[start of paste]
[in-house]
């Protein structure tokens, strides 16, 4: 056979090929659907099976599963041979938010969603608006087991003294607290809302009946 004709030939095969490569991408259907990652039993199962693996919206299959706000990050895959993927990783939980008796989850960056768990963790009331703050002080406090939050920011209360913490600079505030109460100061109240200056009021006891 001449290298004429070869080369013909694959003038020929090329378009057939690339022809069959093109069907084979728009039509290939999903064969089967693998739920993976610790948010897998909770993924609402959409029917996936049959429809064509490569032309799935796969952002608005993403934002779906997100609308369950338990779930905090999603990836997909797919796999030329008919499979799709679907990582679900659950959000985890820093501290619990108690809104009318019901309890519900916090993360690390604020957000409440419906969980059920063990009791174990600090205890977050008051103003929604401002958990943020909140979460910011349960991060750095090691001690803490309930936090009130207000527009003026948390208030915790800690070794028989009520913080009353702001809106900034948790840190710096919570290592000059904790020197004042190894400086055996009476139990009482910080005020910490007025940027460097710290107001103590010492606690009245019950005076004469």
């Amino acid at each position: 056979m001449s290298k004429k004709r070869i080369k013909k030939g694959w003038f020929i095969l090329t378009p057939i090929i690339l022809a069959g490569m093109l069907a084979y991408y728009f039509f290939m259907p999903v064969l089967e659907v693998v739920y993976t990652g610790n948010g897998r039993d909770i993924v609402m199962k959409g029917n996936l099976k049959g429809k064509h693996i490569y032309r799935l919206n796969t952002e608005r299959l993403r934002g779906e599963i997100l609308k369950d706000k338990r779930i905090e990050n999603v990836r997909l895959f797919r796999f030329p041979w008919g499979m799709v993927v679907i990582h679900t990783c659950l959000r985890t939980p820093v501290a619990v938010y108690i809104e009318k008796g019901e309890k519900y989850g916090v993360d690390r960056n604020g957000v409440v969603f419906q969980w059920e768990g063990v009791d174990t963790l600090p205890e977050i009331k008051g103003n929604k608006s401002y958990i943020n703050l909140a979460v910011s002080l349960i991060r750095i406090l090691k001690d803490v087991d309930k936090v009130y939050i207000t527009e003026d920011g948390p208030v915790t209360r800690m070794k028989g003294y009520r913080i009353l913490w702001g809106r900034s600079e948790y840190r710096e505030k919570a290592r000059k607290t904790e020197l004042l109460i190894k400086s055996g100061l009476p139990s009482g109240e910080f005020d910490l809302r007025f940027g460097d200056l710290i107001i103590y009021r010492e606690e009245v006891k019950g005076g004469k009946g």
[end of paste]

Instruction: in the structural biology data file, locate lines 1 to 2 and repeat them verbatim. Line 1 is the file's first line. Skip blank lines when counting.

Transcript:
[in-house]
């Protein structure tokens, strides 16, 4: 056979090929659907099976599963041979938010969603608006087991003294607290809302009946 004709030939095969490569991408259907990652039993199962693996919206299959706000990050895959993927990783939980008796989850960056768990963790009331703050002080406090939050920011209360913490600079505030109460100061109240200056009021006891 001449290298004429070869080369013909694959003038020929090329378009057939690339022809069959093109069907084979728009039509290939999903064969089967693998739920993976610790948010897998909770993924609402959409029917996936049959429809064509490569032309799935796969952002608005993403934002779906997100609308369950338990779930905090999603990836997909797919796999030329008919499979799709679907990582679900659950959000985890820093501290619990108690809104009318019901309890519900916090993360690390604020957000409440419906969980059920063990009791174990600090205890977050008051103003929604401002958990943020909140979460910011349960991060750095090691001690803490309930936090009130207000527009003026948390208030915790800690070794028989009520913080009353702001809106900034948790840190710096919570290592000059904790020197004042190894400086055996009476139990009482910080005020910490007025940027460097710290107001103590010492606690009245019950005076004469």